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Happiness Is… Peanuts – Snoopy’s Adventures

Melendez/Mendelson Productions (1983-1985), Warner Home Video (June 14, 2011), 1 disc, 46 mins plus supplements, 1.33:1 original full frame ratio, Dolby Digital 1.0 Mono, Not Rated, Retail: $14.98

Storyboard:

In the 14th episode from the Saturday morning cartoon, three short stories see Snoopy get traded to Peppermint Patty’s ball club and take on a giant; and Rerun gets the spotlight as well. Then, in the 28th animated Peanuts special, Snoopy falls in love with a poodle and asks Spike to be his Best Beagle in a wedding anticipated in varying degrees by Charlie Brown and his friends.

The Sweatbox Review:

Having used up all the most popular specials, and having apparently stalled out on their decade collections as of the end of the 1970s, Warner Home Video’s latest trick is to now package episodes of The Charlie Brown And Snoopy Show alongside lesser-known specials, in bargain-priced DVDs. This line shall apparently be known by the moniker Happiness Is… Peanuts, with the initial offering spotlighting Snoopy.

Finally seeing some representation of The Charlie Brown And Snoopy Show on DVD is good to see, even if it’s just a single episode so far. The one presented here, fourteenth in the 1983-86 Saturday morning series, has two Snoopy stories and one featuring Rerun, the youngest of the Van Pelt children. The first story, Snoopy’s Foot, is probably the best of the bunch. Snoopy breaks his foot while clowning around, just prior to an important baseball game. Charlie Brown needs a substitute fast, and is lucky to get an offer from rival manager Peppermint Patty, who is desperate to trade her worst player, Marcy. While Charlie tries to be honest about Snoopy’s condition, Patty won’t listen, and the result is seeing how Snoopy can be a hero even with a broken foot. It’s typical Peanuts humor, and fits alongside the bets of the specials.

Next is the mildly amusing Giant, which begins with some farming gags before becoming a Jack And The Beanstalk riff. Lastly, Rerun has Linus and Lucy’s little brother encountering a little girl repeatedly while out with his mother, as he gets an early look at how frustrating it can be to deal with a member of the opposite gender. Altogether, it’s a pretty pleasing episode.

The second show on this DVD is the 1985 TV special Snoopy’s Getting Married, Charlie Brown, making its DVD debut. While not one of the all-time greats, it is nevertheless a very entertaining show, which sees Snoopy falling in love while he is supposed to be guarding Peppermint Patty’s home. He becomes incredibly smitten with a certain French poodle named Genevieve, and their whirlwind romance leads them to a quick engagement.

Charlie Brown can hardly believe it, but finds himself assisting Snoopy in corresponding with his brother Spike (the skinny desert-dweller), setting up Spike to become Snoopy’s Best Beagle. There are a number of fairly hilarious scenes in here, with Charlie Brown also taking a turn as a watchdog, Snoopy getting predictably jittery about the impending nuptials, Spike trying to earn his way to Snoopy’s home in time for the wedding, Schroeder’s frightening pre-marriage speech at Snoopy’s bachelor party, and Spike flirting with Genevieve.

Given the nature of this release, it’s a pretty strong showing. There are probably not many yet-to-be-released-on-DVD TV episodes or specials much better than what we see here, and in fact what we get is pretty darn entertaining. There’s lots of charm and snappy writing on display, making this an easy recommend for those into collecting Peanuts cartoons.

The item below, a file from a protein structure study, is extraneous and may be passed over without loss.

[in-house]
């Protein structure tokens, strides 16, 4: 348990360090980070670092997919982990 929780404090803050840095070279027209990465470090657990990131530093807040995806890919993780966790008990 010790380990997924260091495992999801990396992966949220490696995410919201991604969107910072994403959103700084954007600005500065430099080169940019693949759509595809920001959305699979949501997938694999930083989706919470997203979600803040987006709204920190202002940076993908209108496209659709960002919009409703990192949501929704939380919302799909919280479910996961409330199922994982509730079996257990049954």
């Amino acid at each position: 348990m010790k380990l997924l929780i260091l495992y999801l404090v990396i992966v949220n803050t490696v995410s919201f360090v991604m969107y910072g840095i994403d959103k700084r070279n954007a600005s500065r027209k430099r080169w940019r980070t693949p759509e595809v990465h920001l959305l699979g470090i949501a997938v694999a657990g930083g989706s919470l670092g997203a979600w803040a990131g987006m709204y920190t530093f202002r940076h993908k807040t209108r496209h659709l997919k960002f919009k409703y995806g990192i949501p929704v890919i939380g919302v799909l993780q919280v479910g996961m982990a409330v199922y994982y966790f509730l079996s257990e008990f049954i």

Is This Thing Loaded?

There’s not much here for bonus features. The disc opens with two ads, one for Happiness Is A Warm Blanket, Charlie Brown and one for Tom And Jerry Meet Sherlock Holmes. Aside from that, Trailers are selectable form the menu system, including those for DVDs of Scooby Doo! Mystery Incorporated and The Looney Tunes Show. That’s all, folks.

Case Study:

This disc comes in an eco keepcase, with a peanut butter coupon included inside. (Yes, you read that right.) There is no slipcover with this release.

Ink And Paint:

These shows have not been remastered, and while they are not horrible looking, they aren’t too great either. A thin film of grain exists, with some video noise noticeable on larger screens. Skin tones are occasionally inconsistent, some fading is noted, and dirt is not uncommon.

Scratch Tracks:

The original mono track demonstrates little dynamic range, but is quite satisfactory. The only other tidbit I can offer here is that Fergie from the Black-Eyed Peas did the voice for Sally in the special, as well as the TV series, when she was a wee little actress. So, that’s kind of neat to know. Optional audio tracks include Japanese, Portuguese, Spanish, and Thai (I don’t think Fergie participated in those ones, though).

Subtitles include English, French, Japanese, Portuguese, Spanish, and Thai.

Final Cut:

Naturally, many of us would like to see more of the decade compilations, or a complete series release of The Charlie Brown And Snoopy Show. I have little doubt that those will come eventually, but for now this bargain-priced disc is a great way to sample the TV show, as well as to view a little-seen special that holds plenty of fun. As a budget release, we see no benefit of any remastering or bonus features, but you get what you pay for. I suppose releases like these help to finance eventual remasterings down the road. If that what it takes, then it’s not a bad idea to support a DVD such as this.

Animated Classic or Back To The Drawing Board?


MAIN FEATURE
SUPPLEMENTS
VIDEO IMAGE
SOUND TRACK
OVERALL DVD


 

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